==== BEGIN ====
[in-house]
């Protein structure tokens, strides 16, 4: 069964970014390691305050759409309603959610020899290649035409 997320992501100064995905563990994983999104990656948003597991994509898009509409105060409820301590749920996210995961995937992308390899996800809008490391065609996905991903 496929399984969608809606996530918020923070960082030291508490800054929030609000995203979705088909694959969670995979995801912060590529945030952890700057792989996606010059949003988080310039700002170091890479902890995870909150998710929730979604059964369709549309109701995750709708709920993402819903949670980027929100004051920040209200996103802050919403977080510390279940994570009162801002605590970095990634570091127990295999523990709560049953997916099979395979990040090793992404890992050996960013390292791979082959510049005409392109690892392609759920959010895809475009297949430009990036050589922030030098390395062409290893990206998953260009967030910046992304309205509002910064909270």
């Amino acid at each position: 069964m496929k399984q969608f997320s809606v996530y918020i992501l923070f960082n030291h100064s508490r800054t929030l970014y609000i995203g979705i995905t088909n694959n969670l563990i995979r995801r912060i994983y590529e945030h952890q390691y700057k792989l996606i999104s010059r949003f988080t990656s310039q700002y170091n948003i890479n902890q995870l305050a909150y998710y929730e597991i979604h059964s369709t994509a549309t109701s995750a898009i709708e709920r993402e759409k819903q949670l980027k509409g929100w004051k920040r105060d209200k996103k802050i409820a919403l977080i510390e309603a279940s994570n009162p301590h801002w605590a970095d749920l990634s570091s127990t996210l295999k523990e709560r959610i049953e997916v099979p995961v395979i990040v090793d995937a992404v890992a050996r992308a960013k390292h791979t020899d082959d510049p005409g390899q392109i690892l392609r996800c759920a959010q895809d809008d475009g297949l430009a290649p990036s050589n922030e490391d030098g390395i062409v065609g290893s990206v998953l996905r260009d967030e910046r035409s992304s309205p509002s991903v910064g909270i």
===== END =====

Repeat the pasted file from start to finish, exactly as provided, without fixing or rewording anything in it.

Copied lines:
[in-house]
């Protein structure tokens, strides 16, 4: 069964970014390691305050759409309603959610020899290649035409 997320992501100064995905563990994983999104990656948003597991994509898009509409105060409820301590749920996210995961995937992308390899996800809008490391065609996905991903 496929399984969608809606996530918020923070960082030291508490800054929030609000995203979705088909694959969670995979995801912060590529945030952890700057792989996606010059949003988080310039700002170091890479902890995870909150998710929730979604059964369709549309109701995750709708709920993402819903949670980027929100004051920040209200996103802050919403977080510390279940994570009162801002605590970095990634570091127990295999523990709560049953997916099979395979990040090793992404890992050996960013390292791979082959510049005409392109690892392609759920959010895809475009297949430009990036050589922030030098390395062409290893990206998953260009967030910046992304309205509002910064909270």
């Amino acid at each position: 069964m496929k399984q969608f997320s809606v996530y918020i992501l923070f960082n030291h100064s508490r800054t929030l970014y609000i995203g979705i995905t088909n694959n969670l563990i995979r995801r912060i994983y590529e945030h952890q390691y700057k792989l996606i999104s010059r949003f988080t990656s310039q700002y170091n948003i890479n902890q995870l305050a909150y998710y929730e597991i979604h059964s369709t994509a549309t109701s995750a898009i709708e709920r993402e759409k819903q949670l980027k509409g929100w004051k920040r105060d209200k996103k802050i409820a919403l977080i510390e309603a279940s994570n009162p301590h801002w605590a970095d749920l990634s570091s127990t996210l295999k523990e709560r959610i049953e997916v099979p995961v395979i990040v090793d995937a992404v890992a050996r992308a960013k390292h791979t020899d082959d510049p005409g390899q392109i690892l392609r996800c759920a959010q895809d809008d475009g297949l430009a290649p990036s050589n922030e490391d030098g390395i062409v065609g290893s990206v998953l996905r260009d967030e910046r035409s992304s309205p509002s991903v910064g909270i």